Sunday Poem

A Politically Incorrect Ode to Whitman

Whitman isn’t in
He will not be in
This year or the next

He’s gone out
Far out where the two
Americas meet like kissing whales

Beyond the net
Of the universities
Whitman celebrates his absence

Old grampus
Without a postmodern
Stitch on him he reads himself

Sitting naked
On leaves of grass
Sounding his barbaric yawp

Forever thirty-seven
And in perfect health chewing
The heads off dandelions and theorists

Which right-thinking critic
Would not like to put to sleep
This unconcerned ecologically hazardous

Phallogocentric brute
Once and for all in that
Endlessly rocking cradle of his?

But damn Whitman!
There’s no putting him out
He says his sex contains all bodies, souls

This his self-description:
Stern, acrid, large, undissuadable
And help! Also draining the pent-up

Of himself
Into women and demanding
Perfection from his love-spendings

Whitman alters
What he grandly calls
The base of all metaphysics

His gods
Are stones and sinews
Or an occult Brahma encountered

Far back on that reckless
Passage to India descending radiating

His incantatory texts
And striding back and forth between
Vaunt’d Ionia and Sanskrit and the Vedas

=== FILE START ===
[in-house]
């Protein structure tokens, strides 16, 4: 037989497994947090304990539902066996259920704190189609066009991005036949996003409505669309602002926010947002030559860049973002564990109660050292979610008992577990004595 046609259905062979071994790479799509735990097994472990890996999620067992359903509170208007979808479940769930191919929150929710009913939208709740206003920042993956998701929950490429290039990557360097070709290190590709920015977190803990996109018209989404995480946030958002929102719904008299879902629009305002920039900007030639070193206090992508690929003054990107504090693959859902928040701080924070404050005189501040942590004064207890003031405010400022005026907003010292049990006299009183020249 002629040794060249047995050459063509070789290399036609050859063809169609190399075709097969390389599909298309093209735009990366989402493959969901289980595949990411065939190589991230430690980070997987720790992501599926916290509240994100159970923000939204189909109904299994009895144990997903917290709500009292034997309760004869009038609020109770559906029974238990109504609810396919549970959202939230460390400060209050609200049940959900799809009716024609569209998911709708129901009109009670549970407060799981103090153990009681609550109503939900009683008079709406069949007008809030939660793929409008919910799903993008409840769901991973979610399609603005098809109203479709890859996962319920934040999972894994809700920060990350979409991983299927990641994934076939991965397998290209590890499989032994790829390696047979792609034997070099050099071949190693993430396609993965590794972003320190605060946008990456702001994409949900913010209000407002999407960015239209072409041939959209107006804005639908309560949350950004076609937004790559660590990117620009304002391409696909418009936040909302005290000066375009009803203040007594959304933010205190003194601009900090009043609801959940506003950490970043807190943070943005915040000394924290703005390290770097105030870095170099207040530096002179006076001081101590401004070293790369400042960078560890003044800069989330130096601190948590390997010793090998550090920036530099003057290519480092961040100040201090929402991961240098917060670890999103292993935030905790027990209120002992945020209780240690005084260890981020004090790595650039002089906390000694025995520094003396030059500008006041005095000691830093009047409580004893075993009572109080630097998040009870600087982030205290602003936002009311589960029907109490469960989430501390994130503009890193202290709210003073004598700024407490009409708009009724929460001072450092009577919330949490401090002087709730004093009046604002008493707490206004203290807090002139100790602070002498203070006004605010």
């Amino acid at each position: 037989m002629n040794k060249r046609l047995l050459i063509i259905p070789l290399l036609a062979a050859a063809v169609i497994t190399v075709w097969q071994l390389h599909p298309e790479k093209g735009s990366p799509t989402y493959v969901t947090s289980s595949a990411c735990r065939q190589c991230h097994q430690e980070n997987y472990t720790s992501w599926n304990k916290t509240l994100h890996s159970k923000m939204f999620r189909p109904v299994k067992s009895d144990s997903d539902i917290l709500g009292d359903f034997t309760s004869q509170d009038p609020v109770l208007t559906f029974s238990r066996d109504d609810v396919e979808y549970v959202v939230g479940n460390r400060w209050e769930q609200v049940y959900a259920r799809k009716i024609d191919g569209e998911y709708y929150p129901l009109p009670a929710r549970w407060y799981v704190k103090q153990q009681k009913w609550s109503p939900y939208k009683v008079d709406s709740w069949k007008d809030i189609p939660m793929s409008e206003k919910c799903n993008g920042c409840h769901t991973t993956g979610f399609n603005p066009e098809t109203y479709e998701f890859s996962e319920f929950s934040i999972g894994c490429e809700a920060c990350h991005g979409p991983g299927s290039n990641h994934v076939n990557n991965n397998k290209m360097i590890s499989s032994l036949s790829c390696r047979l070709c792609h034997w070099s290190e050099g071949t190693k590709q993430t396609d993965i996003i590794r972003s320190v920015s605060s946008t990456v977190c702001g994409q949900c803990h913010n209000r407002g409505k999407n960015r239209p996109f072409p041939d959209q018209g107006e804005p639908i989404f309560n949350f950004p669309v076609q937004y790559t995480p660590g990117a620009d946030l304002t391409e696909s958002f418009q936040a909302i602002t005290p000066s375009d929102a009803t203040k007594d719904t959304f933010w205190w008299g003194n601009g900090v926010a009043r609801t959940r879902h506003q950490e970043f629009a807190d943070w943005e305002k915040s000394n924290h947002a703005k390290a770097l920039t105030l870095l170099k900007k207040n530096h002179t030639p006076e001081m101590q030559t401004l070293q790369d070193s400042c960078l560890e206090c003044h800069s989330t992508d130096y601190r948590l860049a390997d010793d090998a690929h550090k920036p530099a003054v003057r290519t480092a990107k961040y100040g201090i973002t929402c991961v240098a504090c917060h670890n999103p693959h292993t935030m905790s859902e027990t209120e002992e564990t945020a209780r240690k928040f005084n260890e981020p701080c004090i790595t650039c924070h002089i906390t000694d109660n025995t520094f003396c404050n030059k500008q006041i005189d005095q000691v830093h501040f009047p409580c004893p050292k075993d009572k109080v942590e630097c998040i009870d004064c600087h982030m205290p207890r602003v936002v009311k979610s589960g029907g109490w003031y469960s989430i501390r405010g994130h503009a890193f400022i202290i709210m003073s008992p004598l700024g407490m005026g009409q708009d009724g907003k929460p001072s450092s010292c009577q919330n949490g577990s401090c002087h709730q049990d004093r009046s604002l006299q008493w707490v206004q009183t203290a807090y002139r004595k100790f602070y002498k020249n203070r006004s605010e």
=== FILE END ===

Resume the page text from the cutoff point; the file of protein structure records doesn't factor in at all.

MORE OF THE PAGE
Affected by a chronic logorrhoea
It’s clear the fellow abhors silence,
All the time of puzzles to be solv’d and
blanks to be fill’d

Blissfully ignorant
That erasure is essential
Words treacherous and that doubt wafts
in every human soul

Ah how I’d like
To introduce Walt to wordplay
Brackets and all the joys of paranomasia

How he’d love it too!
Whit(e)man caring not a whit
Careening down passion’s witless slopes

Waltzing with Whitman
Could be such fun but he flatly
Refuses to rise to all my intellectual baits

He says he will not be
Darken’d and daz’d by books any more
He will steer for deep waters only and the

And, sorry, poor dullards
Noodling in the groves of academe

Whitman will not
Be in this year or the next
It’s the uncharted courses he’s out to

by Rukmini Bhaya Nair

from Yellow Hibiscus: New and Selected Poems
Publisher: Penguin Books India, New Delhi, 2004

Poet's Note: It is worth noting that the famous phrase ‘passage to India’ was first coined by Whitman, who was romantically fascinated by the subcontinent. This poem was written after I overheard a discussion at an American university about whether or not Whitman should be included in the syllabus, given his overt sexism. Many of the phrases in my poem are direct quotations from him.